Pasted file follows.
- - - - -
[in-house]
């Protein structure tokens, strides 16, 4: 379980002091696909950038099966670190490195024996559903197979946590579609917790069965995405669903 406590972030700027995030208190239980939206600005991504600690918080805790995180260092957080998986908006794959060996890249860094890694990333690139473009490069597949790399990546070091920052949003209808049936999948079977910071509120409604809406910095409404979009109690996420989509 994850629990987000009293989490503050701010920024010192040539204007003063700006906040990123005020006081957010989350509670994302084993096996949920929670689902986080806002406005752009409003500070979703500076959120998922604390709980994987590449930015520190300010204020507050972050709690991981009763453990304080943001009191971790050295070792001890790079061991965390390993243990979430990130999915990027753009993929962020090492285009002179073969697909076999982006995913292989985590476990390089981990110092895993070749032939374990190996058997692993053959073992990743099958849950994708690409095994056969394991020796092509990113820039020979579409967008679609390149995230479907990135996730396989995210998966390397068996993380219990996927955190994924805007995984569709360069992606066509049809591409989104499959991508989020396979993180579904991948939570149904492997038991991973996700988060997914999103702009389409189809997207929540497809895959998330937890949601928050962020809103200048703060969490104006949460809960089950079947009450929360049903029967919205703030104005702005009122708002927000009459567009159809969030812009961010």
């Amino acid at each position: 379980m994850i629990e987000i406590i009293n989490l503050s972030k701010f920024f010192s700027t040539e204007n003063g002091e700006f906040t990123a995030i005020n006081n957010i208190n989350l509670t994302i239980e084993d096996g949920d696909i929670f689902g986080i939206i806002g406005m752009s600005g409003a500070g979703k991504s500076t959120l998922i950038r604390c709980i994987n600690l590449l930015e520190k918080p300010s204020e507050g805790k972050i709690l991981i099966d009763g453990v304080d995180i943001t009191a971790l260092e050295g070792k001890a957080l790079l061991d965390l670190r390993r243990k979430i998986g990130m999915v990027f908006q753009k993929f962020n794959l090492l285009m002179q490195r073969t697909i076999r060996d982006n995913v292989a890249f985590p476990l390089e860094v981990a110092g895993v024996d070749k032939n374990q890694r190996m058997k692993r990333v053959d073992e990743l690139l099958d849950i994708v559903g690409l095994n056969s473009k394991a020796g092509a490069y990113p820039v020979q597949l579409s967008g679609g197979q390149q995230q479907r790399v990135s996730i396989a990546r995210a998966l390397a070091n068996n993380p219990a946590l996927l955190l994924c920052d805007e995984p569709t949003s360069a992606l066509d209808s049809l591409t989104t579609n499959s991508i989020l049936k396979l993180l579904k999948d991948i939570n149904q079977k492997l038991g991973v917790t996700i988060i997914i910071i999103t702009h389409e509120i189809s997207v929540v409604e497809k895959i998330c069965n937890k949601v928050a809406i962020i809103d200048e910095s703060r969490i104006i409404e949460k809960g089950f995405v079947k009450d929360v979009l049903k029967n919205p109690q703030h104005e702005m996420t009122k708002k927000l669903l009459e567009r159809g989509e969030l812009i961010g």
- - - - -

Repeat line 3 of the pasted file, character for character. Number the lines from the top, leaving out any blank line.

């Amino acid at each position: 379980m994850i629990e987000i406590i009293n989490l503050s972030k701010f920024f010192s700027t040539e204007n003063g002091e700006f906040t990123a995030i005020n006081n957010i208190n989350l509670t994302i239980e084993d096996g949920d696909i929670f689902g986080i939206i806002g406005m752009s600005g409003a500070g979703k991504s500076t959120l998922i950038r604390c709980i994987n600690l590449l930015e520190k918080p300010s204020e507050g805790k972050i709690l991981i099966d009763g453990v304080d995180i943001t009191a971790l260092e050295g070792k001890a957080l790079l061991d965390l670190r390993r243990k979430i998986g990130m999915v990027f908006q753009k993929f962020n794959l090492l285009m002179q490195r073969t697909i076999r060996d982006n995913v292989a890249f985590p476990l390089e860094v981990a110092g895993v024996d070749k032939n374990q890694r190996m058997k692993r990333v053959d073992e990743l690139l099958d849950i994708v559903g690409l095994n056969s473009k394991a020796g092509a490069y990113p820039v020979q597949l579409s967008g679609g197979q390149q995230q479907r790399v990135s996730i396989a990546r995210a998966l390397a070091n068996n993380p219990a946590l996927l955190l994924c920052d805007e995984p569709t949003s360069a992606l066509d209808s049809l591409t989104t579609n499959s991508i989020l049936k396979l993180l579904k999948d991948i939570n149904q079977k492997l038991g991973v917790t996700i988060i997914i910071i999103t702009h389409e509120i189809s997207v929540v409604e497809k895959i998330c069965n937890k949601v928050a809406i962020i809103d200048e910095s703060r969490i104006i409404e949460k809960g089950f995405v079947k009450d929360v979009l049903k029967n919205p109690q703030h104005e702005m996420t009122k708002k927000l669903l009459e567009r159809g989509e969030l812009i961010g």